Wednesday, May 11, 2005

Good Old Barry Lynn

It looks like Americans United for Separation of Church and State is headin' on down to North Carolina with their hound dogs, hoping to catch a certain Baptist pastor and his church supporters up a tree with their pants down.

You heard about it: Pastor Chan Channing Chanster... what was his name? Pastor Chan Chandler threw nine of his members off the church rolls for supporting Kerry in the last election. The AUSCS is thinking this kind of thing won't sit well with the IRS, and perhaps that church ought to be paying some taxes, since it's obviously functioning as a partisan organization.

My friend Chalice Chick thinks we UUs might not want to be dancing around just now, because we might be next.

I think not. On both counts.

First of all, there's no call to dance around when a church is in pain and a pastor's behaving like a dingbat. Nothing fun or funny about that, just like when that winter-addled Lutheran fellow up in Maine poisoned some of his co-parishioners at the coffee hour. That wasn't funny, either. It was just... kind of funny, in that way that makes you hold your hand over your mouth and feel really guilty for having the urge to crack a grin. The grin isn't a laughing at; it's a laughing with. Believe me. It's the "There but for the grace of God go I" grin. Ouch.

Second, church folks are certainly free to comment -- either as a community or from the pulpit -- on their ethical differences with the government of this fine nation, or to give elected leaders the thumbs up if they want to do that. 'Twas always so and ever shall be. Too many Americans (and plenty of them in our own congregations) misunderstand the whole concept of separation of church and state anyway, mistaking it to mean that faith communities should have no truck with issues of the state. That's simplistic and inaccurate. Maybe Barry Lynn can explain it to you; I've got a pinched nerve in my back and I don't have time.

In UU churches, so often at a "default left" setting, the problem isn't that we engage with the various moral indignities of this or that policy or this or that legislator. No, that's not it. Our problem is that we mistake the votes taken by a group of casually-chosen delegates to our General Assembly for the will of the whole "denomination" of us, and henceforth preach and march and organize to support that cause du jour without engaging in the more difficult, real and important work of congregational discernment around social issues.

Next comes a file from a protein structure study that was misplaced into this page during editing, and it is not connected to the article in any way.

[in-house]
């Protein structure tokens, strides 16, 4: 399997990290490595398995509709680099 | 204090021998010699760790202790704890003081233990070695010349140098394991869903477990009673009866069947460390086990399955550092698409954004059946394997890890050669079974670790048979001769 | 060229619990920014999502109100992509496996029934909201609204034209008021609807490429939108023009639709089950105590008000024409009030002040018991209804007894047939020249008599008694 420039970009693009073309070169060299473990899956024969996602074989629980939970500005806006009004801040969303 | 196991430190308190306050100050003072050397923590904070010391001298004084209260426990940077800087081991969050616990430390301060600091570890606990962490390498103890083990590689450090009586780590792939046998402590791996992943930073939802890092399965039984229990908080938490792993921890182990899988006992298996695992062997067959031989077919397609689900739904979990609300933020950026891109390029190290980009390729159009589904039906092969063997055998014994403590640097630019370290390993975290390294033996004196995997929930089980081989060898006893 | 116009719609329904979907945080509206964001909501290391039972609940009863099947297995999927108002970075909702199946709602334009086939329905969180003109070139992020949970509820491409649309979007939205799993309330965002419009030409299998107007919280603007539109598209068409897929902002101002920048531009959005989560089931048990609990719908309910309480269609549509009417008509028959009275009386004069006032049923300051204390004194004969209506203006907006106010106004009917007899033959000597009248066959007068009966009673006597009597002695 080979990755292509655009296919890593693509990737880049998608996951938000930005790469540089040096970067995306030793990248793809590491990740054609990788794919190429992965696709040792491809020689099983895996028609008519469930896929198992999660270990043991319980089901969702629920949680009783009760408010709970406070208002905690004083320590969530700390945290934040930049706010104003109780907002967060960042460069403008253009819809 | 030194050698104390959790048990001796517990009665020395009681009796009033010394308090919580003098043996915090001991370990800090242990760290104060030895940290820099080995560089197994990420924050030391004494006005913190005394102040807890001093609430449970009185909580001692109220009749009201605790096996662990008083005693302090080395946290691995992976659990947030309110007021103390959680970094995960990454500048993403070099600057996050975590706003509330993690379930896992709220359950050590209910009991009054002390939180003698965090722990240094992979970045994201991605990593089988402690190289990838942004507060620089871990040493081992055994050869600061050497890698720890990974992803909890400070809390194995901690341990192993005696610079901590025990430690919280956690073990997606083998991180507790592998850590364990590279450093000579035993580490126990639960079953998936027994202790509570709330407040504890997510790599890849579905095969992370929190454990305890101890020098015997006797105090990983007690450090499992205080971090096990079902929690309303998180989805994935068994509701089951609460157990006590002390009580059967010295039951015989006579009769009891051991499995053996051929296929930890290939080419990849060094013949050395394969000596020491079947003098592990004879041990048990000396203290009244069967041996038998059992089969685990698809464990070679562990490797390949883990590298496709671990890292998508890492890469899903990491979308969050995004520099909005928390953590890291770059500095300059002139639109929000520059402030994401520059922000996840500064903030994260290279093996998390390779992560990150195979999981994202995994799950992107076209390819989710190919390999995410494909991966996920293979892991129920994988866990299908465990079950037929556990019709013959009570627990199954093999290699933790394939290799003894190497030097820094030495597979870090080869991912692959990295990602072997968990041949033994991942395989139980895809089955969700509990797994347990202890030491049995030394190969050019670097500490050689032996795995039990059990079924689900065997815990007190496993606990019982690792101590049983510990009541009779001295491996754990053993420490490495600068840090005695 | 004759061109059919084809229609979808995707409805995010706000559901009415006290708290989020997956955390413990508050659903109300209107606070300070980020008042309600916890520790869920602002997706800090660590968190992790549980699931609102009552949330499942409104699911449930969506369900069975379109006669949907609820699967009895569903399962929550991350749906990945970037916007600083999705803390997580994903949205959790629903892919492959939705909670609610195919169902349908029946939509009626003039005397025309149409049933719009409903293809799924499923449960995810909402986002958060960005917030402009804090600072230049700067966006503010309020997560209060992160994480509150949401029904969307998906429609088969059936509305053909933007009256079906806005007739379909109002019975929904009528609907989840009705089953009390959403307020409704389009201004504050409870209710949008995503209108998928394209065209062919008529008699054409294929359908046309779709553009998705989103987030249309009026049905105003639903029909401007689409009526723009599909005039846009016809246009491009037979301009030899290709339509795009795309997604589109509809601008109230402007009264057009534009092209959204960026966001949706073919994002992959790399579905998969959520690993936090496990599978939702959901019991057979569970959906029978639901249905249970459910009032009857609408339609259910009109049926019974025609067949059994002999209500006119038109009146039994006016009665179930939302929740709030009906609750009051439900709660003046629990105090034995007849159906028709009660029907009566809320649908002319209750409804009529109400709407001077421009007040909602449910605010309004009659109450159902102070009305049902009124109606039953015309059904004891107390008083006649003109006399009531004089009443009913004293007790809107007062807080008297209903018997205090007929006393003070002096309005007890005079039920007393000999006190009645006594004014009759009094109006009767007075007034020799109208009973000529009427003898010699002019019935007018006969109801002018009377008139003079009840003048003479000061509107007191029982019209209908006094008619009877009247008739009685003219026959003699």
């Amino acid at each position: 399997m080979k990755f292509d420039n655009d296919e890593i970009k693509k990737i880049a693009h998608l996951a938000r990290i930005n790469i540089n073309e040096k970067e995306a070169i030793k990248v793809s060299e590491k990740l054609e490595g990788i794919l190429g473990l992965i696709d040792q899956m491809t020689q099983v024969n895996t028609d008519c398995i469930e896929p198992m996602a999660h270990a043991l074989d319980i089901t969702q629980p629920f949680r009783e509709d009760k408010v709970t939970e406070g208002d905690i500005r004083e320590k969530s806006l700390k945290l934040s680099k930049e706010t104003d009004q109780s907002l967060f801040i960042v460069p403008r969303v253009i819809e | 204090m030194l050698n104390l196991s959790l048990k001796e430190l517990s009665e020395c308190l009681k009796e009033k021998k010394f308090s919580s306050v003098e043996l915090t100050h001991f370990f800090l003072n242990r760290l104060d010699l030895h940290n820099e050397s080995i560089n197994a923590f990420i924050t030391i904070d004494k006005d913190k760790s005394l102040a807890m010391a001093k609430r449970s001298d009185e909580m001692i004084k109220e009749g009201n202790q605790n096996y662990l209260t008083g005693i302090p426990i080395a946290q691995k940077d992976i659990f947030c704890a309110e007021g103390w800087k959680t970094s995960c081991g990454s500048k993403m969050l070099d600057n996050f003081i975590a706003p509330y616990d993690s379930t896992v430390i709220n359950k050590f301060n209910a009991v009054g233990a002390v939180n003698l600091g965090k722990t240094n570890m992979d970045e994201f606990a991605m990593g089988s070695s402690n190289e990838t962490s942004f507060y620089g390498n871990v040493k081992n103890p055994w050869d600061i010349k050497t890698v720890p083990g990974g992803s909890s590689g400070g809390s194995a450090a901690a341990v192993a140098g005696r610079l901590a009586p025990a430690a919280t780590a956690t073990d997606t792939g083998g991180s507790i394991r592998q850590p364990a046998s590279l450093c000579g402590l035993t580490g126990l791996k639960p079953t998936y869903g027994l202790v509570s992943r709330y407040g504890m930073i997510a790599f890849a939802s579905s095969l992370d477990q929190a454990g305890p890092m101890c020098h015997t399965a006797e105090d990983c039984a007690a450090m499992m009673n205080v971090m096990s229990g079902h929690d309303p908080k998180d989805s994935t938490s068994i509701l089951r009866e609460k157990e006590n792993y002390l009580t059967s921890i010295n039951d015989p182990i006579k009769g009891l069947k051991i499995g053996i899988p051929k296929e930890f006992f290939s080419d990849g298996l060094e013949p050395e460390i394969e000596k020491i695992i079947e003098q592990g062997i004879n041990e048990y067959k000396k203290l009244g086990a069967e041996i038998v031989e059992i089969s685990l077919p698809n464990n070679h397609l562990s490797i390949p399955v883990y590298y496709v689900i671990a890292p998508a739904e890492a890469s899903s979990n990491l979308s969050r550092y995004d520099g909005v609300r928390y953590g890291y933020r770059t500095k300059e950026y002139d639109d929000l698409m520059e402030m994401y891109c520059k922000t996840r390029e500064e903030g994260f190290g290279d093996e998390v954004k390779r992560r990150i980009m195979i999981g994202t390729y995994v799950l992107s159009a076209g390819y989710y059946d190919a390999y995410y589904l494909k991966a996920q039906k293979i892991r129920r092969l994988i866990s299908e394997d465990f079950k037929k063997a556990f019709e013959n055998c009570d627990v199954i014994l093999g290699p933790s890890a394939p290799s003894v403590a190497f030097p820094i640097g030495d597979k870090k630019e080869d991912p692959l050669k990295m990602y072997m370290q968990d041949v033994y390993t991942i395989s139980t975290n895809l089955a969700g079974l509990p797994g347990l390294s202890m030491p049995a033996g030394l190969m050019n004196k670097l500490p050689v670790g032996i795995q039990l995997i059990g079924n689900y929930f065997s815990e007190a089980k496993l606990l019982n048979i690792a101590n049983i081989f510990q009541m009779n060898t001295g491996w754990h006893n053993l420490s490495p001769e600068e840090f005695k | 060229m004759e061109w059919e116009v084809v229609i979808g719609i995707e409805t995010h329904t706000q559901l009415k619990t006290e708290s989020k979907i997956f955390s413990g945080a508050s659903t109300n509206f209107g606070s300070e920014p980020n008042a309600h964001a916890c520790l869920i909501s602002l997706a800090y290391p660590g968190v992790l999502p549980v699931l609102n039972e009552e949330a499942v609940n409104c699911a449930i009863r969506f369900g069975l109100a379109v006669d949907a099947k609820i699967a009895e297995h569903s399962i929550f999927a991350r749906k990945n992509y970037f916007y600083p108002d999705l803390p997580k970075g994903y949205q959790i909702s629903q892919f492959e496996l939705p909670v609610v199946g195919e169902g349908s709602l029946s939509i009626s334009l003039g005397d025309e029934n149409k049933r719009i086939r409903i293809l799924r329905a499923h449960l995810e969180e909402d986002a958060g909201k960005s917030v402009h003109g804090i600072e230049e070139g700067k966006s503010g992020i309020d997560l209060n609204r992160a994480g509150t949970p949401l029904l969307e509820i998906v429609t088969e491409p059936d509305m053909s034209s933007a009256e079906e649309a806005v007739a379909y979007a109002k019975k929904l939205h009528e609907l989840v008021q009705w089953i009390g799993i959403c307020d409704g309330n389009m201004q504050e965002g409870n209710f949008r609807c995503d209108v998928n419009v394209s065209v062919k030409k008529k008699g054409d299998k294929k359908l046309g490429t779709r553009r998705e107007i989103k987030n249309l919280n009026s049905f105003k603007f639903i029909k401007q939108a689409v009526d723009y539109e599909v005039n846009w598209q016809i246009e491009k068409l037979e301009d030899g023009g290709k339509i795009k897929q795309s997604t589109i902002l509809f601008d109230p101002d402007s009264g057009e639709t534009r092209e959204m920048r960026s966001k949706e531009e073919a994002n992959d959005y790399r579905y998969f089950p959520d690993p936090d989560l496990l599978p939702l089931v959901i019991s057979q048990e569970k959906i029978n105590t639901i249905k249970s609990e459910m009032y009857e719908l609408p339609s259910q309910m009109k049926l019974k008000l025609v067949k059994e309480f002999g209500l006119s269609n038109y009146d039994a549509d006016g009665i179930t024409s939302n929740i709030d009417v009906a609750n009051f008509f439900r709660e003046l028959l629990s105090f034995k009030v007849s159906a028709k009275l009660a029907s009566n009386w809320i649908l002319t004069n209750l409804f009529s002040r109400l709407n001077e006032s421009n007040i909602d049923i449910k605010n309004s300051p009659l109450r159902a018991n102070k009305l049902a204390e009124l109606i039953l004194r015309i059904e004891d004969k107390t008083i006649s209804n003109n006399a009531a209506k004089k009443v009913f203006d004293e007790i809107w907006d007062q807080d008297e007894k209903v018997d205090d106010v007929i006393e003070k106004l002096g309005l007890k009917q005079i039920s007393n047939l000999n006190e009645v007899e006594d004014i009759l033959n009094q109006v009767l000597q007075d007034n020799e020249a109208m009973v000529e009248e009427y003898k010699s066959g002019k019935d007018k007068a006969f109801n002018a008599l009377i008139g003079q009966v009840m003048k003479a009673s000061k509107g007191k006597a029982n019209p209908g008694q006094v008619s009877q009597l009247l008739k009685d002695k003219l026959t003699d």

Our problem isn't that we're too political, it's that we're unbelievably conformist and we can't admit it. We are perishing of a sloppy, weak, pandering interpretation of our own first principle. Everyone's so inherently worthy and so inherently dignified, you've got to appease the opinion of every last crank in every last folding chairs before you can go out and do anything at all.

(This is not at all the case at PeaceBang's own congregation, thank Buddha).


Also, since so many of the loudest Unitarian Universalists have an allergy to theological language, only those with the greatest talent for finding entirely fresh, entirely humanistic language to speak to the urgent moral crises of our time are able to mobilize considerable numbers of us to do anything. We only seem to be too political, because our religious leaders so often totally fail to frame their concerns in moral and theological terms, you can't differentiate their message from the one you get from Harper's magazine. They/We do this partly from fear and partly from forgetfulness and partly because we don't call them (ourselves) on it.